“The first time I ever experienced doubt, I tried to climb over it. Literally. The way I’d been taught, doubt was a seed planted by Satan, the fruit of which led to disobedience. But my doubt had nothing to do with God or the Bible. My doubt was closer to home–though it would take me far from it, eventually, across oceans and continents, stretching bonds of love and loyalty to the breaking point before I could return again, finally, at peace with all of who I was.”
Please support your local independent bookseller whenever possible. Check the Indie Bound web site for a book store near you. Nafisa recommends Book Passage in Marin county.
Wise and assured, The Sweetness of Tears is a powerful reminder of the ties that bind us, the choices that divide us, and the universal joys and tragedies that shape us all.
In her second novel, Nafisa Haji returns to the emotional terrain of her well-received debut The Writing on My Forehead to explore the collision of culture and religion, tradition and modernity played out through individual lives. A story of forbidden love and familial dysfunction that interweaves multiple generational and cultural viewpoints, The Sweetness of Tears is a tour de force of secrets, pain, identity, and hope in which a young woman’s quest to find herself leads her to greater truths about the world and life itself.
When faith and facts collide, Jo March – a young woman born into an Evangelical Christian dynasty – wrestles with doubts and questions about who she is and how she fits into the legacy of her faithful family.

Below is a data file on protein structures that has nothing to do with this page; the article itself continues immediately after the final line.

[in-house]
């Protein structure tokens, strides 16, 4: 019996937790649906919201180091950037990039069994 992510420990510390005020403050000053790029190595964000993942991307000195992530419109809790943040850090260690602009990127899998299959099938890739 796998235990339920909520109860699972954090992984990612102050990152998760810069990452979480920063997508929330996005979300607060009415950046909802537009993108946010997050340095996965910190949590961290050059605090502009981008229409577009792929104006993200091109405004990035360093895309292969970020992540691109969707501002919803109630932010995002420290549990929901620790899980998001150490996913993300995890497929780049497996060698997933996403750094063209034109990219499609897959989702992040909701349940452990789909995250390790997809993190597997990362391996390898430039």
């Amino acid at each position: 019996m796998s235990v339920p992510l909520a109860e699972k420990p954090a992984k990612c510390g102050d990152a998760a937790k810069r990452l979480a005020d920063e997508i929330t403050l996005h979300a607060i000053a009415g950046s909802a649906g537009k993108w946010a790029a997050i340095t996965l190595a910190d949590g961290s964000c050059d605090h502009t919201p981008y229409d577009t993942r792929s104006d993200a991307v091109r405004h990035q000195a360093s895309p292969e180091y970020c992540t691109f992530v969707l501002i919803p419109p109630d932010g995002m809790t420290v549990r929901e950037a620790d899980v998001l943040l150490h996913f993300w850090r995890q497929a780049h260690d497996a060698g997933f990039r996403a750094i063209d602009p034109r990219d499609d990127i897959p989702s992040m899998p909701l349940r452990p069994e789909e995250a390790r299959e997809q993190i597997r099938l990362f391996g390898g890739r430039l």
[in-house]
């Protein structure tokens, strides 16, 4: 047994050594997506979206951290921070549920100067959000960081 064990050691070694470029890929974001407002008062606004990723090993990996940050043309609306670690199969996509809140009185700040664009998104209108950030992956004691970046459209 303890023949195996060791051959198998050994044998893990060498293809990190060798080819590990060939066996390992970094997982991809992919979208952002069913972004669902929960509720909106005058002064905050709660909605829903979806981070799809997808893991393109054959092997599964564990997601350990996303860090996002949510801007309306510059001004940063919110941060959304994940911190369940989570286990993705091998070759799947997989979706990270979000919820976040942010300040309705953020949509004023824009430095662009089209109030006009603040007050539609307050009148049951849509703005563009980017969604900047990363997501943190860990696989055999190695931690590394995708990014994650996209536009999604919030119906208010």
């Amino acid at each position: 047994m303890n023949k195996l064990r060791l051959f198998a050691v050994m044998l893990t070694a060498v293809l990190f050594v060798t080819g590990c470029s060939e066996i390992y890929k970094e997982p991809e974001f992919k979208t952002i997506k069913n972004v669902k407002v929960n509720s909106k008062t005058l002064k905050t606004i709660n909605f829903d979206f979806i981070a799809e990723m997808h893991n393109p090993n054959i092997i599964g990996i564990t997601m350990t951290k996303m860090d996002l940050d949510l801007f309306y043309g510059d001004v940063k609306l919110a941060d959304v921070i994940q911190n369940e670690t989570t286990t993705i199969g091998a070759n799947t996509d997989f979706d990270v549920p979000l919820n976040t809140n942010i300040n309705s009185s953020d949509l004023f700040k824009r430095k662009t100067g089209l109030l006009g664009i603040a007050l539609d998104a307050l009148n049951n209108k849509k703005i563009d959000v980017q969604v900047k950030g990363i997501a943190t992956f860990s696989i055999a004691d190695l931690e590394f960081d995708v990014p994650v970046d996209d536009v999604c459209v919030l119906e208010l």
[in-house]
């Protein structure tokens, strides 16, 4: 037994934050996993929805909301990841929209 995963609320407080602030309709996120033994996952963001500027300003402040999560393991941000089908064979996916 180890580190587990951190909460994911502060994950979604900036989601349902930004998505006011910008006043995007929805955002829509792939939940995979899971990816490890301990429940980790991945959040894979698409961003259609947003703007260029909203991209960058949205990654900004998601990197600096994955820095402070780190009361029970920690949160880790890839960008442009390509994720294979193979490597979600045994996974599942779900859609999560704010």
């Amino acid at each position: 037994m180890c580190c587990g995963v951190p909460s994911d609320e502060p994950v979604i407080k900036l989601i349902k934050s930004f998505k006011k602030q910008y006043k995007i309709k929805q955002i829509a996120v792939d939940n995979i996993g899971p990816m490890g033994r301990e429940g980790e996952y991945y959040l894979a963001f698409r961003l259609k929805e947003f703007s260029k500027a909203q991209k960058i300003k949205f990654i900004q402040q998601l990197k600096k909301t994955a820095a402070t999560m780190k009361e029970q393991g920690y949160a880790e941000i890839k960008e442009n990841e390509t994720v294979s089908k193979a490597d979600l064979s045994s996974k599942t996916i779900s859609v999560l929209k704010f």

Chasing loose threads that she hopes will lead to the truth takes Jo on an unlikely quest across boundaries of language and faith, through chasms of sectarian divides in the Muslim world, against the backdrop of the War on Terror, from California to Chicago, Pakistan to Iraq. As she delves deep into the past, she meets a host of relatives from diverse backgrounds – many of whom she never knew existed – whose experiences are indelibly intertwined with her own. By the end of the journey, she learns that nothing is ever as it seems, and that the most spiritually devoted are often those who once questioned their beliefs the most.
“I close my eyes and imagine the touch of my mother’s hand on my forehead, smoothing away the residue of childhood nightmares. Her finger moves across my forehead, tracing letters and words of prayer that I never understood, never wanted to understand, her mouth whispering in nearly silent accompaniment. Now, waking from the nightmare that has become routine—bathed in sweat, breathing hard, resigned to the sleeplessness that will follow—I remember her soothing touch and appreciate it with an intensity that I never felt when she was alive.”
From childhood, Saira Qader, a Muslim American of Indo-Pakistani descent, has lived her life guided by the stories of her family’s past—secrets and scandals that fueled her own free-spirited rebellion and led her to pursue a career in journalism, bearing witness to the forgotten stories of forsaken people. Now, tragedy has struck, throwing Saira’s life into turmoil, leading her to revisit the stories of those who came before—one grandfather’s work in the struggle for Indian independence, another’s adultery, a beloved great-aunt’s journey to personal independence—all in an effort to come to terms with a secret of her own.
The Writing On My Forehead, published by William Morrow, will be released in the United States in March, 2009. Foreign rights for the novel have been sold in Germany, Italy, the Netherlands, Israel, Portugal, Brazil, Denmark, Spain, Australia, New Zealand, Poland, Serbia, and the United Kingdom.